One of the most interesting aspects of my job involves the opportunity to delve into Gaylord boxes of discarded books and paper ephemera. Most book lovers who attend sales concentrate on books that are either within their personal areas of interest or those that they think can be turned on eBay or Craig's list for cash. I head first for the boxes of pamphlets, chapbooks and paper ephemera. It's called ephemera for a reason and here is where real treasures can be found . . .
Old softcover printings of Gary Snyder's first poems . . . the very first brochures ever distributed when Disneyland opened in Anaheim . . . histories of small communities . . . Ken Kesey's Merry Pranksters' fanciful squibs published under pseudonyms . . . small, small press folios representing the earliest works of American writers.
Today, while gathering old books that were falling apart in order to practice book repair and case binding, I brought home a 1888 book in The Mermaid Series, edited by Havelock Ellis and containing The Best Plays of the Old Dramatists: John Ford. Published by Vizetelly & Co. of London, it is not a particuarly valuable or scarce book. The surprise appeared on the inside front cover where I found a small bookplate stating that it was, "From the Library of Algernon Charles Swinburne, The Pines, Putney Hill."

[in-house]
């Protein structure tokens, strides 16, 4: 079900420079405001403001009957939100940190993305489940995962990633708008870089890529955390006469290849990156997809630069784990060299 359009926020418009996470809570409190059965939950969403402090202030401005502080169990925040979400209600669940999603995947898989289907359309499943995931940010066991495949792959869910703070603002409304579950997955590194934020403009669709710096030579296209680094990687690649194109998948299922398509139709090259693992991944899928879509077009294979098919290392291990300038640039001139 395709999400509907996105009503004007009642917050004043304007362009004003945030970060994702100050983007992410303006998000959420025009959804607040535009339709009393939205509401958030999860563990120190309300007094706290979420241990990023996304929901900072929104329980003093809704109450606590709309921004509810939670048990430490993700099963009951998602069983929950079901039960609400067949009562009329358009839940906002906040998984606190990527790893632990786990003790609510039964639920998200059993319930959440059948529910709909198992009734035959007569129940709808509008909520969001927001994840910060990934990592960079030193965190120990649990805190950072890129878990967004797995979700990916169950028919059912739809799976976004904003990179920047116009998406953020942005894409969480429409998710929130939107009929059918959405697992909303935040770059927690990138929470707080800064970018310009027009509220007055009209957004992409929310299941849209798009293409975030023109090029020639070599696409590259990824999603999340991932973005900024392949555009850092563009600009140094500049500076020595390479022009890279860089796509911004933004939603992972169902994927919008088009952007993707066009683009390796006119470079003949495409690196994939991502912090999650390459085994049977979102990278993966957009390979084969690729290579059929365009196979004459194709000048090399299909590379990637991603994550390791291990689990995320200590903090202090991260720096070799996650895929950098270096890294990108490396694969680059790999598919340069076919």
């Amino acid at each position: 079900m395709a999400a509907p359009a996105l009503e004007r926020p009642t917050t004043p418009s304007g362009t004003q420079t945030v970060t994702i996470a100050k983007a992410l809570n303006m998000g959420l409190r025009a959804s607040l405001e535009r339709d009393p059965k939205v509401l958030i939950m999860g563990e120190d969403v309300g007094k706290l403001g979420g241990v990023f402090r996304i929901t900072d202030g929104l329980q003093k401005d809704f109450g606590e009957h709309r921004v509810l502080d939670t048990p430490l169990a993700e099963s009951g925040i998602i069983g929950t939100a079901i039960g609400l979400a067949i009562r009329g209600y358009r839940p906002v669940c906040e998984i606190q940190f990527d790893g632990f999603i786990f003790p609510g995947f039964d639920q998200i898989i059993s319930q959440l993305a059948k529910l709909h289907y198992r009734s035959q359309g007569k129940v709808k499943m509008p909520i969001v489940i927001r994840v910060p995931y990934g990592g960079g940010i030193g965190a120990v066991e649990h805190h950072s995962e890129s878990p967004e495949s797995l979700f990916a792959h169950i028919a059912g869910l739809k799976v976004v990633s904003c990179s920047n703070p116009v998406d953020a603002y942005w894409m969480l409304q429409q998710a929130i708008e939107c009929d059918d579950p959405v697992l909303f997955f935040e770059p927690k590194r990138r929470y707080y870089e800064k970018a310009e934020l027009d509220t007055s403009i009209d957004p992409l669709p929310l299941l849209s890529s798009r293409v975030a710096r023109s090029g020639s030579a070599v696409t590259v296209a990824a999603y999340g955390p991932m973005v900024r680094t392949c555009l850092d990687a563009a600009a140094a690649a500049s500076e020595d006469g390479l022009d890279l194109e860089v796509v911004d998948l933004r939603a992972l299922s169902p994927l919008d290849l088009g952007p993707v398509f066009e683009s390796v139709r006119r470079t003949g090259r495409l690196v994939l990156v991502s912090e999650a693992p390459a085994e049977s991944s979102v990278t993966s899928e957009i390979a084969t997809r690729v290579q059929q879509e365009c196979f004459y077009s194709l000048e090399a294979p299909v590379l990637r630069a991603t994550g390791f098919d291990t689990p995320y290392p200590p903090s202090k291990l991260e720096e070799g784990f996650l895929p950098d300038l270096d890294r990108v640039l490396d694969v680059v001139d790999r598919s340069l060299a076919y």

I am not a fan of Swinburne, but he is a known and famous English poet. It is interesting to know that I have before me a book that Swinburne bought, held in his hands and kept in his home. Various things were tucked between the pages and, judging by their age, might have been placed there by the poet. Of course I have no way of knowing if this is true but once again I must marvel at the tenacity of books, these time travelers, who - against all odds - survive their writers and their owners and move among us.
Had I not rescued this survivor, it would have been pulped. In what world will it move after it has left mine?